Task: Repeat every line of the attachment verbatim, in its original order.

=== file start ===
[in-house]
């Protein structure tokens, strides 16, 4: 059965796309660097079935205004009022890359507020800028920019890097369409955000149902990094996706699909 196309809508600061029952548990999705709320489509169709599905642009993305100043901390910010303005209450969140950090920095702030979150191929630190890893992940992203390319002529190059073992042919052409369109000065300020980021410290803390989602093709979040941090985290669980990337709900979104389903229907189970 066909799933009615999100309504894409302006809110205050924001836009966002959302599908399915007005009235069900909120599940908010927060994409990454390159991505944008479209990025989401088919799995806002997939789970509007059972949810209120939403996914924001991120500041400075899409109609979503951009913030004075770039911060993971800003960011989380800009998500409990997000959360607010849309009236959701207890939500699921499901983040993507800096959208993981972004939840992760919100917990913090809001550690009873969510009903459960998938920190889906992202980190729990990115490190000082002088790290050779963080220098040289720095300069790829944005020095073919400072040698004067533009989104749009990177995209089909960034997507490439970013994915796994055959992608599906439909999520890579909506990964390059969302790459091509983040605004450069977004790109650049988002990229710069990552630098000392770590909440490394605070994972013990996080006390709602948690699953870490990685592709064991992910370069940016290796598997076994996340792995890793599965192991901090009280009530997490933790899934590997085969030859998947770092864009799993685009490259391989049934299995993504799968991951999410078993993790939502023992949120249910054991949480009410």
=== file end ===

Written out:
[in-house]
């Protein structure tokens, strides 16, 4: 059965796309660097079935205004009022890359507020800028920019890097369409955000149902990094996706699909 196309809508600061029952548990999705709320489509169709599905642009993305100043901390910010303005209450969140950090920095702030979150191929630190890893992940992203390319002529190059073992042919052409369109000065300020980021410290803390989602093709979040941090985290669980990337709900979104389903229907189970 066909799933009615999100309504894409302006809110205050924001836009966002959302599908399915007005009235069900909120599940908010927060994409990454390159991505944008479209990025989401088919799995806002997939789970509007059972949810209120939403996914924001991120500041400075899409109609979503951009913030004075770039911060993971800003960011989380800009998500409990997000959360607010849309009236959701207890939500699921499901983040993507800096959208993981972004939840992760919100917990913090809001550690009873969510009903459960998938920190889906992202980190729990990115490190000082002088790290050779963080220098040289720095300069790829944005020095073919400072040698004067533009989104749009990177995209089909960034997507490439970013994915796994055959992608599906439909999520890579909506990964390059969302790459091509983040605004450069977004790109650049988002990229710069990552630098000392770590909440490394605070994972013990996080006390709602948690699953870490990685592709064991992910370069940016290796598997076994996340792995890793599965192991901090009280009530997490933790899934590997085969030859998947770092864009799993685009490259391989049934299995993504799968991951999410078993993790939502023992949120249910054991949480009410």